A Practical Navigator for the Internet Economy


The lead story is a 12,000 word interview with Ferdi Serim on new developments in K-12 use of the internet. Because of time sensitive details in our story, we will publish this summary to the network on Weds morning March 9, - having already delayed publication for a full week.

We break three other stories:

1. PSI opens commercial internet venture in Japan.

2. Ameritech expected soon to announce region wide IP network to connect to Chicago NAP.

3. We also talk publicly for the first time about our experience as an NREN analyst at the US Congress Office of Technology Assessment.

Read more: February 1994

The Internet as a Corporate Marketing and Communications Platform, pp.1 - 5.

This article is the first announcement of MecklerWeb, a very innovative Internet publishing and communications service.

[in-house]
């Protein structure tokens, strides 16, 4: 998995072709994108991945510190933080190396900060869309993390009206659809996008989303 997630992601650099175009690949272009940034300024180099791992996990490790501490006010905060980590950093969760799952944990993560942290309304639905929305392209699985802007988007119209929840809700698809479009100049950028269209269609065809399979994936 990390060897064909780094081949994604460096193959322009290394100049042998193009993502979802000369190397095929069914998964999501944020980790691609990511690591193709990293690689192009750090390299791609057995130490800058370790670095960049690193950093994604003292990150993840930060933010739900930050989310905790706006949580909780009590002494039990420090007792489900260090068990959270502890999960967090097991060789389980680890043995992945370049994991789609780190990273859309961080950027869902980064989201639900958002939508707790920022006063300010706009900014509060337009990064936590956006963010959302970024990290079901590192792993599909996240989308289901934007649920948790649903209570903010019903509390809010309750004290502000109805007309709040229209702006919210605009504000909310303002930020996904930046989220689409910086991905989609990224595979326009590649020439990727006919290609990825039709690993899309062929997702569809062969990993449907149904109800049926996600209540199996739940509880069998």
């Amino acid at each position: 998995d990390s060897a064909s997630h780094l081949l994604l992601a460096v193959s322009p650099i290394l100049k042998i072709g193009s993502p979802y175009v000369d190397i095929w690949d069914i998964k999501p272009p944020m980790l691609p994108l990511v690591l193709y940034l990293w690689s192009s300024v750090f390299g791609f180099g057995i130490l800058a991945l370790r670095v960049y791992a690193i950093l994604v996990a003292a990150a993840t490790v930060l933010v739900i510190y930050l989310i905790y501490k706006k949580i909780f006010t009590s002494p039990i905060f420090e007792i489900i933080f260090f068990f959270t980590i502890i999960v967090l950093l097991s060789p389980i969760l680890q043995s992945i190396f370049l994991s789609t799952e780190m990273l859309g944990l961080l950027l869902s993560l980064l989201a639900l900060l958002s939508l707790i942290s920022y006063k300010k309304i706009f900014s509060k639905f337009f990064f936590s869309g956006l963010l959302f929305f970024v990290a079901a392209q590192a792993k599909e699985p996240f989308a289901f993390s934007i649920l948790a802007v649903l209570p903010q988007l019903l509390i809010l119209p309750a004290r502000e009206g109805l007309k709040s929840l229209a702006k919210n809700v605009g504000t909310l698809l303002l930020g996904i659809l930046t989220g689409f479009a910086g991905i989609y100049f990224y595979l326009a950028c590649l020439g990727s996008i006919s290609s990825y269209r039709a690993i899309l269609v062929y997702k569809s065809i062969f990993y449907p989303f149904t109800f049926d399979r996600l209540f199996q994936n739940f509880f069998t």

We describe Chris Locke's ideas about the future of electronic publishing and the Internet. Locke notes that most publishers have so far thought only in terms of transfering the standard Gutenburg hard copy paradigm to electronic format. He is not impressed by the ability to read Time or the New York Times online.

He also describes the controlled circulation technical publication as an endangered species. Why? Because as Internet growth and technical capability continues to increase, companies will so begin to question spending large dollar amounts for one time non dynamic hard copy advertisements. He foresees the ability to mount text and visual data on an internet gopher or web server at an order of magnitude less cost as an attractive alternative.